Also at the Globe: a slideshow of TV-slamming flicks.

+ ‘Scary Movie’ Sends Weinsteins to the Top (AP)
+ The B-Team (Washington Post)
+ Pardon the potshots, Mr. President (USA Today)
+ The president as parody (USA Today)
+ A movie tradition: mocking television (Boston Globe)

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The Best Of The Last

Portlandia Goes Out With A Bang

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The end is near. In mere days Portlandia wraps up its final season, and oh what a season it’s been. Lucky for you, you can watch the entire season right now right here and on the IFC app, including this free episode courtesy of Subaru.

But now, let’s take a moment to look back at some of the new classics Fred and Carrie have so thoughtfully bestowed upon us. (We’ll be looking back through tear-blurred eyes, but you do you.)

Couples Dinner

It’s not that being single sucks, it’s that you suck if you’re single.

Cancel it!

A sketch for anyone who has cancelled more appointments than they’ve kept. Which is everyone.

Forgotten America

This one’s a “Serial” killer…everything both right and wrong about true crime podcasts.

Wedding Planners

The only bad wedding is a boring wedding.

Disaster Hut

It’s only the end of the world if your doomsday kit doesn’t include rosé.

Catch up on Portlandia’s final episodes on demand and at

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Your Portlandia Personality Test

The New Portlandia Webseries Is Going Your Way

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Carrie and Fred understand that although we have so much in common, we’re each so beautifully unique and different. To help us navigate those differences, Portlandia has found an easy and honest way to embrace our special selves in the form of a progressive new traffic system: a specific lane for every kind of driver. It’s all in honor of the show’s 8th and final season, and it’s all presented by Subaru.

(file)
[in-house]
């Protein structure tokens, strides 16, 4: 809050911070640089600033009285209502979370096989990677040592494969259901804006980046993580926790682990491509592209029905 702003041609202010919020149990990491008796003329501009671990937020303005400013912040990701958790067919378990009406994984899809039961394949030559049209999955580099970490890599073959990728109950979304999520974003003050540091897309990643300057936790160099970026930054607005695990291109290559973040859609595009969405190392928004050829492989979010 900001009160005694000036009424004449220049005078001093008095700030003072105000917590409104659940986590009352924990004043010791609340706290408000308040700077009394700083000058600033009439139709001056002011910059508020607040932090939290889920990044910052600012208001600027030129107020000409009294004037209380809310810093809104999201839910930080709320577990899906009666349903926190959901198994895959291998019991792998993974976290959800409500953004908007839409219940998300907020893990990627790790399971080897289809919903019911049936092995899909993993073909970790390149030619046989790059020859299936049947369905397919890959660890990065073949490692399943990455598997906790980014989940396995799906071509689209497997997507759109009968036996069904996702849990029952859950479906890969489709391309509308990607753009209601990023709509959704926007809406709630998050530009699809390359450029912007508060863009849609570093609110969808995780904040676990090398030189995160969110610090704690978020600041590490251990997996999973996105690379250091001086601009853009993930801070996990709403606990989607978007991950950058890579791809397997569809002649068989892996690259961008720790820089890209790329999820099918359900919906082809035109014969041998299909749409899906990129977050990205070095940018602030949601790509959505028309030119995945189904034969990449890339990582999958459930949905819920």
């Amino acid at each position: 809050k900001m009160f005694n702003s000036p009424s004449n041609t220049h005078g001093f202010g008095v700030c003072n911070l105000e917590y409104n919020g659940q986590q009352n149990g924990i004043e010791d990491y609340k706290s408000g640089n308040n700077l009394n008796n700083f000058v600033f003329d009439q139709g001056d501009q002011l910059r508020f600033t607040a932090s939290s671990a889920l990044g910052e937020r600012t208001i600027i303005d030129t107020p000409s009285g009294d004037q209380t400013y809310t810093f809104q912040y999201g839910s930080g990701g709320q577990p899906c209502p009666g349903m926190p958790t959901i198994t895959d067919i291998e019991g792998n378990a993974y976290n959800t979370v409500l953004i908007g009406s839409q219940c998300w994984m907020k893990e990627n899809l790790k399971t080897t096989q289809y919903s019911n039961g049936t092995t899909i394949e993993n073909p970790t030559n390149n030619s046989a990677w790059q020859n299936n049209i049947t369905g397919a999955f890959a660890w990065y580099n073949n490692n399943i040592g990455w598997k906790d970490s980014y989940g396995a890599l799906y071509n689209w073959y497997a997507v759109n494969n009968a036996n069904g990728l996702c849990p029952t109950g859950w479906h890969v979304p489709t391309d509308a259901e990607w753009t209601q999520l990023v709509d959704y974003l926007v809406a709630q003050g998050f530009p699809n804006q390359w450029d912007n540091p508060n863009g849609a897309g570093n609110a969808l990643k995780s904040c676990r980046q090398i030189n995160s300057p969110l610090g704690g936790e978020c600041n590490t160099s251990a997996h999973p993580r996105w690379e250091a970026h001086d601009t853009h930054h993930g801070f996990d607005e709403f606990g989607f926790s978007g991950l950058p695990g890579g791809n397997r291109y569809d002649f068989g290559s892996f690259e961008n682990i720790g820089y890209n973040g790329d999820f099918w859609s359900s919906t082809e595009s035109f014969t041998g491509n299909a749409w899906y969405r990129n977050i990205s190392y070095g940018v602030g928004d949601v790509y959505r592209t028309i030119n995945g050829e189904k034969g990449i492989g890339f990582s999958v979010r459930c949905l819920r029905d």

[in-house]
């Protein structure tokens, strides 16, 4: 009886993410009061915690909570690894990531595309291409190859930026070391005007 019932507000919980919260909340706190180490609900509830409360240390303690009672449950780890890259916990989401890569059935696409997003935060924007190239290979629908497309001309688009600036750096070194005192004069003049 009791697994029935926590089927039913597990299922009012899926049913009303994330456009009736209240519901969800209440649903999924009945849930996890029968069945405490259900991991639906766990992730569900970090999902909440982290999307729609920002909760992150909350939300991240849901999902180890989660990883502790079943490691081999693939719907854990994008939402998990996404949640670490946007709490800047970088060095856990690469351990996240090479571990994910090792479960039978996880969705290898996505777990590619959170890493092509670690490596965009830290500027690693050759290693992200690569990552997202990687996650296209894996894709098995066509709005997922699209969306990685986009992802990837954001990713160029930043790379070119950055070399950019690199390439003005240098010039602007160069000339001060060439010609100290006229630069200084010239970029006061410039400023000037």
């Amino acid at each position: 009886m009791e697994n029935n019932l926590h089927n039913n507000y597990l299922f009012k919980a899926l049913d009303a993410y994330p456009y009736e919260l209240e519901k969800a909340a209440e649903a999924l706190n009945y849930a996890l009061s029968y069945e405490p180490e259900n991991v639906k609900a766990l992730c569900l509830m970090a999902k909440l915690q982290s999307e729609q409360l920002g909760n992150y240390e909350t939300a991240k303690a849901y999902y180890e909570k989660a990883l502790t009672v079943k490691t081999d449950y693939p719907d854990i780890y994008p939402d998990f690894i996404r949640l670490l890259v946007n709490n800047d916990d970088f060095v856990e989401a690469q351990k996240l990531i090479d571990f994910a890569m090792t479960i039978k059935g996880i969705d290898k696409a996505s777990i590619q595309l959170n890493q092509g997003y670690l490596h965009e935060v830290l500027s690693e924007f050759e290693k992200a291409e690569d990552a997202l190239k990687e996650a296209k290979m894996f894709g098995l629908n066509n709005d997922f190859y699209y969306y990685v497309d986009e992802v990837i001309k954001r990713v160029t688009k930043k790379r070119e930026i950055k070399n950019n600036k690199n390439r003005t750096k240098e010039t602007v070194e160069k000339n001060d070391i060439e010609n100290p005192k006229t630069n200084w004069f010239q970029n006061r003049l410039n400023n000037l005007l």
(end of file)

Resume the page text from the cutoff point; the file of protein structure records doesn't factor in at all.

Ready to find out who you really are? Match your personality to a lane and hop on the expressway to self-understanding.

Lane 10: Trucks Piled With Junk

Your junk is falling out of your trunk. Shake a tail light, people — this lane is for you.

Lane 33: Twins

You’re like a Gemini, but waaaay more pedestrian. Maybe you and a friend just wear the same outfits a lot. Who cares, it’s just twinning enough to make you feel special.

Lane 27: Broken Windows

Bad luck follows you around and everyone knows it. Your proverbial seat is always damp from proverbial rain. Is this the universe telling you to swallow your pride? Yes.

Lane 69: Filthy Cars

You’re all about convenience. Getting your car washed while you drive is a no-brainer.

Lane 43: Newly Divorced Singles

It’s been a while since you’ve driven alone, and you don’t know the rules of the road anymore. What’s too fast? What’s too slow? Are you sending the right signals? Don’t worry, the breakdown lane is nearby if you need it.

Still can’t find a lane to match your personality? Check out all the videos here. And see the final season of Portlandia this spring on IFC.

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Last-Minute Holiday Gift Guide

Hits from the '80s are on repeat all Christmas Eve and Day on IFC.

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GIFs via Giphy, Photos via The Everett Collection